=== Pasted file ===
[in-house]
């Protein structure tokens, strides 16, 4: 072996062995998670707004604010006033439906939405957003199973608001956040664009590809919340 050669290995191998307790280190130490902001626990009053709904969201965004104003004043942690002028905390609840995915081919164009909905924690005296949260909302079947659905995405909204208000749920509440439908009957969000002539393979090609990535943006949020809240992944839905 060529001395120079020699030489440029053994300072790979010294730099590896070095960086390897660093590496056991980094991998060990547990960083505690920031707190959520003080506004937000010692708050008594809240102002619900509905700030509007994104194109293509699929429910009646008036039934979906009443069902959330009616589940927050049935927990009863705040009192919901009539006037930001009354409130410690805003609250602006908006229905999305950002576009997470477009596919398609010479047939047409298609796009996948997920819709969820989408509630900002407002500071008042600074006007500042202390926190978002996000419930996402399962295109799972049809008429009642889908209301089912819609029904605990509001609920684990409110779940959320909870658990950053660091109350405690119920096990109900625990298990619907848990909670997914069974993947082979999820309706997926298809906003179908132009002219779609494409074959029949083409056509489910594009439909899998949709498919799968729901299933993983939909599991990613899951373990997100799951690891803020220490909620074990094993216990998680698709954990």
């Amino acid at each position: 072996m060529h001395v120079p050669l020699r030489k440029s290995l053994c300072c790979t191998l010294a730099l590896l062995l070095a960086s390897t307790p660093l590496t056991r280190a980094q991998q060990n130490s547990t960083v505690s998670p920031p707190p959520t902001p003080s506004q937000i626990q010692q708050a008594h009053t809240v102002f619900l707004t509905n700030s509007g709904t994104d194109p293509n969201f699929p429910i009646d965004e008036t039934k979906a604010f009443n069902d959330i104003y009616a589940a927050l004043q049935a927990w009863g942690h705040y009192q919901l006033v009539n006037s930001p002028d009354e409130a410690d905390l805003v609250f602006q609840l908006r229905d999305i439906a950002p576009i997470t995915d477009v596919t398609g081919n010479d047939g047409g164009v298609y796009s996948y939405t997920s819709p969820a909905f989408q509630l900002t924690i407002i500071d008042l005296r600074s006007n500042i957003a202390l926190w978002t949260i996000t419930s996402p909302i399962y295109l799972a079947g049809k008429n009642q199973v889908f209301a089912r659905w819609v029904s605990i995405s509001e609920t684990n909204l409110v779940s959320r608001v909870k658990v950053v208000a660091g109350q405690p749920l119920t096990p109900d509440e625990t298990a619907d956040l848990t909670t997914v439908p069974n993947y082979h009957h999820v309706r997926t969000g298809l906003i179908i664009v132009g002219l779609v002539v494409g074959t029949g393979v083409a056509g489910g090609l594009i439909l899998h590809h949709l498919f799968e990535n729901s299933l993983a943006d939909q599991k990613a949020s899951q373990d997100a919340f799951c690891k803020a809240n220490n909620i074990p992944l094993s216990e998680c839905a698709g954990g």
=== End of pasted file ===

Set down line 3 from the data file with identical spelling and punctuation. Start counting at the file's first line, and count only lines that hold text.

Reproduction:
């Amino acid at each position: 072996m060529h001395v120079p050669l020699r030489k440029s290995l053994c300072c790979t191998l010294a730099l590896l062995l070095a960086s390897t307790p660093l590496t056991r280190a980094q991998q060990n130490s547990t960083v505690s998670p920031p707190p959520t902001p003080s506004q937000i626990q010692q708050a008594h009053t809240v102002f619900l707004t509905n700030s509007g709904t994104d194109p293509n969201f699929p429910i009646d965004e008036t039934k979906a604010f009443n069902d959330i104003y009616a589940a927050l004043q049935a927990w009863g942690h705040y009192q919901l006033v009539n006037s930001p002028d009354e409130a410690d905390l805003v609250f602006q609840l908006r229905d999305i439906a950002p576009i997470t995915d477009v596919t398609g081919n010479d047939g047409g164009v298609y796009s996948y939405t997920s819709p969820a909905f989408q509630l900002t924690i407002i500071d008042l005296r600074s006007n500042i957003a202390l926190w978002t949260i996000t419930s996402p909302i399962y295109l799972a079947g049809k008429n009642q199973v889908f209301a089912r659905w819609v029904s605990i995405s509001e609920t684990n909204l409110v779940s959320r608001v909870k658990v950053v208000a660091g109350q405690p749920l119920t096990p109900d509440e625990t298990a619907d956040l848990t909670t997914v439908p069974n993947y082979h009957h999820v309706r997926t969000g298809l906003i179908i664009v132009g002219l779609v002539v494409g074959t029949g393979v083409a056509g489910g090609l594009i439909l899998h590809h949709l498919f799968e990535n729901s299933l993983a943006d939909q599991k990613a949020s899951q373990d997100a919340f799951c690891k803020a809240n220490n909620i074990p992944l094993s216990e998680c839905a698709g954990g």